All Saints Margaret Street | Trinity 6 E&B Sunday 8 July 2018

Sermon for Trinity 6 E&B Sunday 8 July 2018

Sermon preached by Fr Philip Bevan, Evensong, 6th Sunday after Trinity  


My great grandfather was a quiet, poetical Welshman, a Rectors Warden for 30 years in the same small village Church. The family farm bred and trained pit ponies for the mines in South Wales. He met my great grandmother at the Autumn Horse Fair, and loved her all his life. In his late 80’s he spent the winters by the kitchen fire looking intently into the flames, he spent his summers sitting quietly under the boughs of a favourite apple tree in the orchard, his pince-nez glasses magically perched on the end of his nose, and the big old family Bible in Welsh on his knee. As a small boy I can remember going up to him and asking him what he did all day, just sitting there under the apple tree reading and staring. “Pippin, he said, I am making my soul”! And all these years later his words still resonate in my own life and soul.  

Great grandfather was preparing himself to die – to go to God. When he did die, he was laid out in the farm parlour, in an open coffin, visited by many friends and neighbours. After the Requiem Mass and funeral, he was planted like a seed in the ground, his life was celebrated at the farm with a great ham tea, crusty bread, golden butter, with Welsh Cakes, homemade wine, and much gossip. Today sermons on death are not fashionable. We tidy death away, until it comes upon us, takes us unawares – and we are shocked and frightened. However, I put it to you, “How should we regard death? – as an enemy – as Dylan Thomas saw it – and in his famous line, “rage, rage against the dying of the light”, or as a friendly companion – or perhaps as both? Is our death to be seen as a tragedy, or as healing, or perhaps both?”  

First then, let us look at both birth and death: Let me start with a quotation – from T.S. Elliot because the poets are often the best theologians. This is from his poem “The Dry Salvages” in The Four Quartets: “The time of death is every moment.”  

My second quotation is from the Victorian author George McDonald. In his letters he says: “Death is only the outward form of birth.”  

And finally, I have a phrase from the Liturgy of St. Basil – used by our Orthodox brothers and sisters, it says, concerning Christ:
“When He was about to go forth to His voluntary, awesome and life-creating death.”  

I would like us to hold fast to that phrase “life-creating death.” Death is far closer than we can ever imagine. “The time of death is at every moment.” It is not just a distant event at the conclusion of our earthly existence. It is a present reality going on all the time around us and within us. All living is a kind of dying, but in this daily experience of dying, each death is followed by a new birth. Life and death are not opposites, mutually exclusive of each other, but they are intertwined. Our whole existence is a mixture of mortality and resurrection. As Paul says: “Dying – and behold we live.” The whole of our life is a constant Passover, a passing over through death into new life. We should never think of death alone, since the coming of Christ we should always think of death and resurrection.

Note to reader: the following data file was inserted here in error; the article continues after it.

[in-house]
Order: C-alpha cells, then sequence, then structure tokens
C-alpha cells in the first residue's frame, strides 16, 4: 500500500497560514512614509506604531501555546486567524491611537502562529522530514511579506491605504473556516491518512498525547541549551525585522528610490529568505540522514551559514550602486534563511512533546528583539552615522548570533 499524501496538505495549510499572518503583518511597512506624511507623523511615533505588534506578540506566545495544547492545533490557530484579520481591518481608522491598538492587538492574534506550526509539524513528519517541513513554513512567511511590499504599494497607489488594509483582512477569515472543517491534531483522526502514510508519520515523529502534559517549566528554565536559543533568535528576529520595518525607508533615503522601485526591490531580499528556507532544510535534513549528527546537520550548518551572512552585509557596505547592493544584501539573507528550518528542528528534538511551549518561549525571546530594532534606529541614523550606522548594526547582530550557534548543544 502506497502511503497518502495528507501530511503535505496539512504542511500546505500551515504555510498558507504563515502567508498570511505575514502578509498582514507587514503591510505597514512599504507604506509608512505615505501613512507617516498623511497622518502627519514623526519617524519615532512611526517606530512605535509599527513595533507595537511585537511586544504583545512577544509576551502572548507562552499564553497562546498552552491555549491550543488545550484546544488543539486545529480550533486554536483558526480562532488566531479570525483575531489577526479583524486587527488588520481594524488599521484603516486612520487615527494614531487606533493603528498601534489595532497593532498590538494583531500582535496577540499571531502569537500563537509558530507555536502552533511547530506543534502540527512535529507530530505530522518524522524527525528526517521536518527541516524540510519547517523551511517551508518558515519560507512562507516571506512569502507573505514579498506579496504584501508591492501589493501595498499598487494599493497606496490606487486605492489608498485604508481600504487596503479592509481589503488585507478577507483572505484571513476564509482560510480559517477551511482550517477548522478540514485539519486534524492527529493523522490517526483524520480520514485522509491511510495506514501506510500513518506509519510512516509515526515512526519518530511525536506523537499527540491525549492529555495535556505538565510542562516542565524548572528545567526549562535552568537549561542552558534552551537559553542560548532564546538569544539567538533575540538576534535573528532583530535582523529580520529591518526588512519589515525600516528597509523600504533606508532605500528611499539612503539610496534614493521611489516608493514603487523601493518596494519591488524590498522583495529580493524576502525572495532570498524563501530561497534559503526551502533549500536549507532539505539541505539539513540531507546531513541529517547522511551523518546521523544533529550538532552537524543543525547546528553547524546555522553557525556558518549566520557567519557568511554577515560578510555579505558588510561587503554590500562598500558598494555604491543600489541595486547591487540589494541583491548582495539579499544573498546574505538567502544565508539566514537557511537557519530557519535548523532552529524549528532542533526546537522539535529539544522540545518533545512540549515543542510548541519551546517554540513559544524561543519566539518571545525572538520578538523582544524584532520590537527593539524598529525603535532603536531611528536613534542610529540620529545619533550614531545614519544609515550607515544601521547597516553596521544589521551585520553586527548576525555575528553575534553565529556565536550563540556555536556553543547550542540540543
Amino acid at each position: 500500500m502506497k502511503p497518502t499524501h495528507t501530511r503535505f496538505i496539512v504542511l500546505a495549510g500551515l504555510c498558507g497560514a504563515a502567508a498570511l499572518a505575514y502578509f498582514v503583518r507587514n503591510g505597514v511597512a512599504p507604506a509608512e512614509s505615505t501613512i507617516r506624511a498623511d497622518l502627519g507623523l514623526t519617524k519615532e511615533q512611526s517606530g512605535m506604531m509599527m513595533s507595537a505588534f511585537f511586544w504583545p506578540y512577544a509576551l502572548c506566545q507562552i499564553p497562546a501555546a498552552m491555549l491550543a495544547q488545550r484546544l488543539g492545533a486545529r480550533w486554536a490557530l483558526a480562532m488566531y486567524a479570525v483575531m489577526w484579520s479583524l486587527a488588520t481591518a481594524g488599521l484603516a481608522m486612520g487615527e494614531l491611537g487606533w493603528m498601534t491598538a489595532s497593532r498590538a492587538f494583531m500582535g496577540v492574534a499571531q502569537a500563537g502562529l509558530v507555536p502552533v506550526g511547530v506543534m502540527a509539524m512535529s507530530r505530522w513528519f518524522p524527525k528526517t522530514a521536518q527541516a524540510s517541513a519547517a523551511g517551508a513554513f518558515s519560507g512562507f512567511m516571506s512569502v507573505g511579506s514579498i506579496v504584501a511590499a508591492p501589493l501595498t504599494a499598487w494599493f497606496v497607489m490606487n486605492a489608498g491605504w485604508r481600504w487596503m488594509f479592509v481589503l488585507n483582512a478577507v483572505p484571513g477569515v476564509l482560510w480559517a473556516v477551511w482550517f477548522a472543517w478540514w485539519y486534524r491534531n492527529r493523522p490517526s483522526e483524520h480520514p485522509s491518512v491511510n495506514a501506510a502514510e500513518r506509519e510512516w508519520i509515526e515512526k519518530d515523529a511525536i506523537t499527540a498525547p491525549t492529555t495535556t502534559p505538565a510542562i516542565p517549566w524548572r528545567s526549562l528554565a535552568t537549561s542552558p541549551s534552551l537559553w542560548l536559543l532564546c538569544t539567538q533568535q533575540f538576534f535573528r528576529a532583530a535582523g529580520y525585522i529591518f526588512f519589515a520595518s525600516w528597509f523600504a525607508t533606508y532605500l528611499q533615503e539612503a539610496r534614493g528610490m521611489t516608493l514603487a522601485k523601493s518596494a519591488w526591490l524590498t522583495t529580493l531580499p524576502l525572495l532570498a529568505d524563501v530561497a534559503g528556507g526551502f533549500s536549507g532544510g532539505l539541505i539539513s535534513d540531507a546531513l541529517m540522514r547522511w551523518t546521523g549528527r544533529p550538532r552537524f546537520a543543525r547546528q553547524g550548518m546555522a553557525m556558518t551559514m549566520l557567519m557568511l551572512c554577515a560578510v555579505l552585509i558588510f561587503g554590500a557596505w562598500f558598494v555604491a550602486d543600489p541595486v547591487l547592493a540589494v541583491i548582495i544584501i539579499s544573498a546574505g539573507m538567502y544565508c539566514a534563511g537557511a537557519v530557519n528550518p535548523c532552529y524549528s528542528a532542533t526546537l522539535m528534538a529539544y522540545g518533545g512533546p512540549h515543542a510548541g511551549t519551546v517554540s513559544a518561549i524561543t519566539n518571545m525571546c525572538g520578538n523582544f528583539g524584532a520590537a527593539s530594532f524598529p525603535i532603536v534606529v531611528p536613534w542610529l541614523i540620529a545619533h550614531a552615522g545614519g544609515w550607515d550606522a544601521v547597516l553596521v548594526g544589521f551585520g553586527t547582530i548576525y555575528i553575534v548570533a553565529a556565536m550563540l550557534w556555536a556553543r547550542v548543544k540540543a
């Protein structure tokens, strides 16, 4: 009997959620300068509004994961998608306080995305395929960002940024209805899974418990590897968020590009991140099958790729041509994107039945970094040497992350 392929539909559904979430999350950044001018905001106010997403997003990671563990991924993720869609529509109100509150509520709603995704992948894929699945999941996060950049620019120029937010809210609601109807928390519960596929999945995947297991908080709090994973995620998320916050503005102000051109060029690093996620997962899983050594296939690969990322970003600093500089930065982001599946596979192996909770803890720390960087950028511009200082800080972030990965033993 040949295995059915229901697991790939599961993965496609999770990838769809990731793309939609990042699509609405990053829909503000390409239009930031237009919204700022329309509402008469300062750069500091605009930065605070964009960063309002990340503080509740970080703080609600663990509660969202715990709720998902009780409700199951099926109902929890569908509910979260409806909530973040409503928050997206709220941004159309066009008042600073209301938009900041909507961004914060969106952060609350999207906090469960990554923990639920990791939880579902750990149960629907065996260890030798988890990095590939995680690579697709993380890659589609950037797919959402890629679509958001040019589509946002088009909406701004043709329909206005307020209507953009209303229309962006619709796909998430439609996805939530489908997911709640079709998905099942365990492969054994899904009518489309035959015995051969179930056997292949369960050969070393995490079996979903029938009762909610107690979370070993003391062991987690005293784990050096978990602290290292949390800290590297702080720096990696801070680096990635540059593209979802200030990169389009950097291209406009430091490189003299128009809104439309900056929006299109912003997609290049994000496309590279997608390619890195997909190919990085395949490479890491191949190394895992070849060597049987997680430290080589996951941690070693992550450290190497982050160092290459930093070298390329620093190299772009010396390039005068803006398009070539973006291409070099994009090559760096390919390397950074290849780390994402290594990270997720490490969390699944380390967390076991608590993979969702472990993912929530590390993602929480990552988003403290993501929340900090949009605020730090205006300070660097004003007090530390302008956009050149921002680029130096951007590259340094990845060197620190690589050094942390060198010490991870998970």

Let us think for a moment about our growing up. Each time we passed from one stage of life into another, something dies in us so that something else can come alive. The transition – say, from being a child to becoming an adolescent – can often actually be quite painful and stormy. There is, and there has to be a death – the child in us has to die so that the growing adult may come alive. Perhaps there is another inner death when we pass from adolescence to being a mature adult.  

The secret of a true and happy life is to accept each state as it comes. To die the death we are faced with at this moment, and to live the new life that is emerging. Not to cling to the past but to live with total integrity in the present. The seed must die to itself, in order that it may bring forth new and abundant life.  

Now in all these cases out of dying there comes resurrection. Not loss but enrichment, not decaying but growth. That something dies, means that something becomes alive. May not the death that comes to each of us, also fit into that pattern? May not our bodily death also be the final stage in our growth? The last and greatest in the long series of deaths and resurrections that we have been experiencing ever since the day we were born. If the small deaths in life each lead beyond death to resurrection, may this not be true of the great death that awaits us all when we finally leave this world? May this not also be the greatest Passover? We should enlarge our vision, we should look beyond our own life stories to the Christ story. We should relate the death and resurrection pattern within our own life, to the death and resurrection of Jesus our Saviour. Our story only makes sense in the light of His story. Our small deaths and resurrections are joined across history through His definitive death and resurrection.